Seat tube angle: 77.7 degrees

Bottom bracket height: 13.25″

Weight of complete bike: 31.5 pounds

Estimated value of bike: $10,000

A highly skilled jumper, Kirt has no problem handling technical trails with both skill and style. (Photo by Ian Hylands)

MBA Q&A

MBA: Where did you grow up?

Kirt: Fontana, California

MBA: What kind of work did your parents do?

Kirt: Construction and grocery-store stocker.

MBA: When did you first learn to ride a bike?

Kirt: In between my 1st and 2nd birthdays.

MBA: Who taught you?

Kirt: My dad.

MBA: When did you get your first mountain bike?

Kirt: Seventeen years old.

MBA: When did you start competing on mountain bikes?

Kirt: 1993.

MBA: How did you finish in your first competition?

Kirt: I think I flatted.

MBA: What titles did you win as an amateur?

Kirt: Amateur Cup Champ, Snow Summit, California.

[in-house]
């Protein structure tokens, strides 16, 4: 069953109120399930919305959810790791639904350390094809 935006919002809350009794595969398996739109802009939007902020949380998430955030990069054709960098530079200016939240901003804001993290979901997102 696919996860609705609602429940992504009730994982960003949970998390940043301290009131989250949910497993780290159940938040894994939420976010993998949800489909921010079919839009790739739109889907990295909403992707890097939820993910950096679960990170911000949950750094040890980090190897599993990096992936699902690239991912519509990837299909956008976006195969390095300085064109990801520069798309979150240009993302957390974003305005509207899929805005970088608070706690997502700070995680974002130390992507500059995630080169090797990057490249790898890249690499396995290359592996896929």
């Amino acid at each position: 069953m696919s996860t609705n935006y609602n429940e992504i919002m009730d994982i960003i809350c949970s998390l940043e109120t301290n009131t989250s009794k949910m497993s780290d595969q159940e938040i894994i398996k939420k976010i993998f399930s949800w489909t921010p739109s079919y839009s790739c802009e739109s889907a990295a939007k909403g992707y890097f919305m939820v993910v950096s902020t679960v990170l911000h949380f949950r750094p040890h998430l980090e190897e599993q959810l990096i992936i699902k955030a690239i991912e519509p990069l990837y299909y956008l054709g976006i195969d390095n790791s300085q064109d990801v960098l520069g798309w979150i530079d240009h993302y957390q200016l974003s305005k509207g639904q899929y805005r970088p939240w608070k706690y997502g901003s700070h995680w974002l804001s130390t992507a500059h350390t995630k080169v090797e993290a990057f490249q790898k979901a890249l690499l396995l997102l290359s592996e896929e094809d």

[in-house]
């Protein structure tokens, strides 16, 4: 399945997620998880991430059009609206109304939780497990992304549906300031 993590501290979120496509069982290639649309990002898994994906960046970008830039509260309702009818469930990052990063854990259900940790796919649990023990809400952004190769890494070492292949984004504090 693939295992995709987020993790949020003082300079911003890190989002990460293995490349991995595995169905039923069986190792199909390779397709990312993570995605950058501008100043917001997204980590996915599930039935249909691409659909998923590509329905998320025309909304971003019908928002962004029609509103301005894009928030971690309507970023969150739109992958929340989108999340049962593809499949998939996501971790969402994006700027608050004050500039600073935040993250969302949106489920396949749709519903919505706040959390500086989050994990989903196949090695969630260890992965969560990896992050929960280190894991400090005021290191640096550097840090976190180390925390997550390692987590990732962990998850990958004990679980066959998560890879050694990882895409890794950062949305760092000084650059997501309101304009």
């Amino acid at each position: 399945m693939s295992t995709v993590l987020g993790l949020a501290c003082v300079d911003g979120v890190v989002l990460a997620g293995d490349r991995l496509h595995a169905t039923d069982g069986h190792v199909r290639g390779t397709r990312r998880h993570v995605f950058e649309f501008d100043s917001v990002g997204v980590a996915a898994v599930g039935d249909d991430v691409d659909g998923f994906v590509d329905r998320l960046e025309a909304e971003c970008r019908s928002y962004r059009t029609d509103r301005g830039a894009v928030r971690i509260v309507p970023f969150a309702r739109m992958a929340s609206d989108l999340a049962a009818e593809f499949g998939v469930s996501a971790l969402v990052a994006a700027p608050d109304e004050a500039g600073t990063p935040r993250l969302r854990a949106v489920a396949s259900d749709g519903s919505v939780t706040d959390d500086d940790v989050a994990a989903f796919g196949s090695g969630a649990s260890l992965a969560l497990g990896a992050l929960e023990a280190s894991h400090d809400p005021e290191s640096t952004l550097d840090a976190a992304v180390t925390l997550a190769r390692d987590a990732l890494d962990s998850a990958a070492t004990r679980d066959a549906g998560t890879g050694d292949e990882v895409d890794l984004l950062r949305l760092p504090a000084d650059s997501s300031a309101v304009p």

MBA: What have been your best competitive results as a pro?

Kirt: First place at Mount Snow, Vermont, Pro Men’s Dual Slalom in 1999 [at the NORBA National Championships]; second place in Men’s Downhill at the Grouse Mountain World Cup [in Canada] in 2003.

MBA: Where did you go to school?

Kirt: Fontana High School

MBA: What other sports have you enjoyed?

Kirt: Skateboarding and motocross.

MBA: Can you tell us something unusual about yourself?

Kirt: I didn’t grow up racing bicycles when I was a kid. I just rode bikes around the streets, hitting wall rides and stuff like that. I grew up around lots of drugs and violence, but being creative has always motivated me to stay on the right path.

MBA: Is there some other interesting fact or trivia that people might like to know about you?

Kirt: I collected a lot of animals—rattlesnakes, birds, bats, frogs and anything I could buy at the pet shop. I spent a lot of time in the woods.